Baby Your Baby: Infant CPR


(KUTV) From birth plans to decorating the nursery, a lot of planning goes into having a baby. However, there’s one thing you can do that may end up saving your child’s life during an emergency and that’s learning infant CPR.

“What you want to check first is if they are unresponsive,” says Laura Carter, nurse manager of the cardiac intensive care unit at Intermountain Primary Children’s Hospital.

To do this, tap on the child’s shoulder and shout their name. If they don’t respond, then check to see if they're breathing. Watch their chest to see if there’s any breaths coming in and out. If they’ve failed both checks, then it’s time to begin CPR.

“You want to start with compressions first, and what you want to do is put two fingers at nipple line, right in the center of the chest, and you’re going to compress 30 times,” explains Carter.

Compressions should take place at a rate of 100 per minute and be 1.5 inches deep. After 30 compressions, go ahead and give the baby two breaths.

“We are going to tilt baby’s head back, open up that airway, and you’re going to go ahead and put your mouth over baby’s mouth and nose to give those breaths,” says Carter.

While giving breaths, look for the chest to rise and fall. Then proceed by doing another full round of compressions and breaths. If you’re home by yourself, you would do a full two minutes (or two rounds) before calling 9-1-1.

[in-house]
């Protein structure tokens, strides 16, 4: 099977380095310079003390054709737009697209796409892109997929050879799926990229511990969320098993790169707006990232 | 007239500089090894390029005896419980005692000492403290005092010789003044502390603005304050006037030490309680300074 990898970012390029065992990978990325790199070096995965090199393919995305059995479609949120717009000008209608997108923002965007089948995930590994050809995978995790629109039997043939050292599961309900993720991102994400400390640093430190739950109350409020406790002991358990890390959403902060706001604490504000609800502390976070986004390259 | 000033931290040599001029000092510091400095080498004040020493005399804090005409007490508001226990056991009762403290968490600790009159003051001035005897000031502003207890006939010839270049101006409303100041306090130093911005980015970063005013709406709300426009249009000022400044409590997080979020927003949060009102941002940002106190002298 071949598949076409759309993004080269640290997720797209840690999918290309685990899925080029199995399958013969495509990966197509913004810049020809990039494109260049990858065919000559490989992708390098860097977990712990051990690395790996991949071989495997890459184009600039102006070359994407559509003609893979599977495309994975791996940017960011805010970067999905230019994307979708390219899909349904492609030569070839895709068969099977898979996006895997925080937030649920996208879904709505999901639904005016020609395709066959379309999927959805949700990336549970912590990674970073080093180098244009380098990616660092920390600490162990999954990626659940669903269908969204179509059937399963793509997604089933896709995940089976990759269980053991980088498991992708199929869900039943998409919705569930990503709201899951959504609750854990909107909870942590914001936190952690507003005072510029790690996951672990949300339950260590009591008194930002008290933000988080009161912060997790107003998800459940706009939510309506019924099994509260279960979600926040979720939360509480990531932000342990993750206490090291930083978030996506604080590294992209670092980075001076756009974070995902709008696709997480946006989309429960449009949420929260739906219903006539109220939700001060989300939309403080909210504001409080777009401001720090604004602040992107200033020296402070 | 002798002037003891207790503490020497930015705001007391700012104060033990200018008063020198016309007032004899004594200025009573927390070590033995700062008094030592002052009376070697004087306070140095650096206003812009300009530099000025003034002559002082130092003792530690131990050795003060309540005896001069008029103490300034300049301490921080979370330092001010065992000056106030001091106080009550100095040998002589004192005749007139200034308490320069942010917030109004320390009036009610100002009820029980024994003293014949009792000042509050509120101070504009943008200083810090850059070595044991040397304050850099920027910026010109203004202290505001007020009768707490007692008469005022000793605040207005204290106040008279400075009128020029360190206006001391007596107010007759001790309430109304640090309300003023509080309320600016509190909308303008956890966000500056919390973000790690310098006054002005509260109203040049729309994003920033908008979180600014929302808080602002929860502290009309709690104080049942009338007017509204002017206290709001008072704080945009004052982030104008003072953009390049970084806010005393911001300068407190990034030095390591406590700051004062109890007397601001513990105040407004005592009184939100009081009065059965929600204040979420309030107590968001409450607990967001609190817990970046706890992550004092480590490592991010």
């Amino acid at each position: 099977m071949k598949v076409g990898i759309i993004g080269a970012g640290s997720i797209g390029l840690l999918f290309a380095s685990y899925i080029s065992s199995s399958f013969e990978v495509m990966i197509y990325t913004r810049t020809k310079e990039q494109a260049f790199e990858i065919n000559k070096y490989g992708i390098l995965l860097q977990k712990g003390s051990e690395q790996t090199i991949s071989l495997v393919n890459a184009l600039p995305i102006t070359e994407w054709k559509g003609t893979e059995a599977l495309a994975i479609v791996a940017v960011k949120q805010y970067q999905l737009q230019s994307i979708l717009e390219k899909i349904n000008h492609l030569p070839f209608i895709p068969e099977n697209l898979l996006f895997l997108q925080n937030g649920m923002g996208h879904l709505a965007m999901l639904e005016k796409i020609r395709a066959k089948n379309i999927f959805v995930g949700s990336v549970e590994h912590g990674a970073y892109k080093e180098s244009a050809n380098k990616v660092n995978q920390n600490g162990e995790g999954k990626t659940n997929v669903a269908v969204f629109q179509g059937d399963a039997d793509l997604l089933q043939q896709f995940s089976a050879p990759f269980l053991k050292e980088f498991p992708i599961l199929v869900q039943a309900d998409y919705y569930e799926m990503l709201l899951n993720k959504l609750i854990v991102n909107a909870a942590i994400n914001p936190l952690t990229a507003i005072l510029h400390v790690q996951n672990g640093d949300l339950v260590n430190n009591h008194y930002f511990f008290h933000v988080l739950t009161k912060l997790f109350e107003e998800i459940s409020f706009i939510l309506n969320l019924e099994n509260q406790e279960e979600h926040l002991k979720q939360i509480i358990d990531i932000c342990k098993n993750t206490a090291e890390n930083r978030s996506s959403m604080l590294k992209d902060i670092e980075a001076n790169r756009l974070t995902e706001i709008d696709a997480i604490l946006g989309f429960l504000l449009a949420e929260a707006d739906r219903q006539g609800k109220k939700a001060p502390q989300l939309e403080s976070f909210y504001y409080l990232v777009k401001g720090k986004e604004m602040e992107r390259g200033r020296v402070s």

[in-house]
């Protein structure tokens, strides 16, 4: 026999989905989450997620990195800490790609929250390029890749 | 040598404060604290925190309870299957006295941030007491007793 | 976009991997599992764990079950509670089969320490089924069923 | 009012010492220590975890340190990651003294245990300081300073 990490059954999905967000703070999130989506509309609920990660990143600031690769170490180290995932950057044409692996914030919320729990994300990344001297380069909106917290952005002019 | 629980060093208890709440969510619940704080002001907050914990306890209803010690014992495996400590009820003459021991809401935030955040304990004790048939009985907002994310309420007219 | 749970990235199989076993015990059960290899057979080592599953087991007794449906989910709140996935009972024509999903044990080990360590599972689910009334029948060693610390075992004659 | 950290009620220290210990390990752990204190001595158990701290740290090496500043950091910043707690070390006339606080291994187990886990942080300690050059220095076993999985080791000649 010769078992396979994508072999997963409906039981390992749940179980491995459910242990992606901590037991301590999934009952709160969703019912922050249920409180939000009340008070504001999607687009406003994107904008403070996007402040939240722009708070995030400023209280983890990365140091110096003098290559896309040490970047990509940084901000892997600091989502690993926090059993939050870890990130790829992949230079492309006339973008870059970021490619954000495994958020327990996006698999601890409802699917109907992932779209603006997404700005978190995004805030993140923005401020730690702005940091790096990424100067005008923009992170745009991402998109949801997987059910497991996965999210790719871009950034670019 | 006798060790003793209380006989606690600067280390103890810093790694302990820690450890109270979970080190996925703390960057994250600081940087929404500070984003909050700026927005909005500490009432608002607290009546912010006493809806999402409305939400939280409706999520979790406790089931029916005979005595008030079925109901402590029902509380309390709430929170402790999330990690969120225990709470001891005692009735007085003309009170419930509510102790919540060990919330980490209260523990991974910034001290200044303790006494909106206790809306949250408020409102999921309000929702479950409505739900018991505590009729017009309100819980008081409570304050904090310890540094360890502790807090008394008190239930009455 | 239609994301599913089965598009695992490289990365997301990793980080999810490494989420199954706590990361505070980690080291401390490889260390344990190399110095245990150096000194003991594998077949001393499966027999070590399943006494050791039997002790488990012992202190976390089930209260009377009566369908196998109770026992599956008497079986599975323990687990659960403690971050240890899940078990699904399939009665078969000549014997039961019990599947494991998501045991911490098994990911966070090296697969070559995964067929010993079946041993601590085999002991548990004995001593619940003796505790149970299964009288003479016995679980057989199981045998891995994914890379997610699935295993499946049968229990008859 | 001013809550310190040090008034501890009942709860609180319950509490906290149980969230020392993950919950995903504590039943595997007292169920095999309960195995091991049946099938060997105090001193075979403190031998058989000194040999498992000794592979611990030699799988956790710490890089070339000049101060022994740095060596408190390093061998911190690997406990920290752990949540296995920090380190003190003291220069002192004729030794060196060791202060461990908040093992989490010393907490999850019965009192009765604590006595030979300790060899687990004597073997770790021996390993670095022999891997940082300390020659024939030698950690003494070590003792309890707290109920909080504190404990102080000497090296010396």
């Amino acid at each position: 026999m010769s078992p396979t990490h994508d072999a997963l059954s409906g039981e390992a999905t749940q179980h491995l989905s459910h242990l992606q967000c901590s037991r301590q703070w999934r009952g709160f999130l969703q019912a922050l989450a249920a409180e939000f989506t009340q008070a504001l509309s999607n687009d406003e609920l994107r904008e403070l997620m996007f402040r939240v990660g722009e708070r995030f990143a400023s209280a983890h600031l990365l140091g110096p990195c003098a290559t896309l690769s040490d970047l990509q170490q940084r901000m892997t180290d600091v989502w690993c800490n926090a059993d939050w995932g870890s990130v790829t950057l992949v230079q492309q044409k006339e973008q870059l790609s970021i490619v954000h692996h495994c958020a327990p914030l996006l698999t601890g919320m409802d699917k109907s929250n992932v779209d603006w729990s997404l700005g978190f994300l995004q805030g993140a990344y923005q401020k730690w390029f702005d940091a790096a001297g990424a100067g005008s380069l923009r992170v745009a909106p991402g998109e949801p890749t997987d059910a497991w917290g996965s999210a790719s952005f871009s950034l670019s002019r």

If you know or have good reason to believe your child has swallowed something and may be choking, listen to see if they’re still able to make noise.

“The last thing you want to do is just blind finger sweep in there because unfortunately you could push it down further,” cautions Carter.

Instead, roll baby over and use the heel of your hand to do four back blows in the middle of the back. Then roll baby over again, tilt their body down, and do four chest thrusts. The hope is you’ll see whatever is blocking their air way pop out of their mouth.

To learn infant CPR, courses are offered at both Primary Children’s Hospital and McKay-Dee Hospital. To look at when classes are offered visit their websites.

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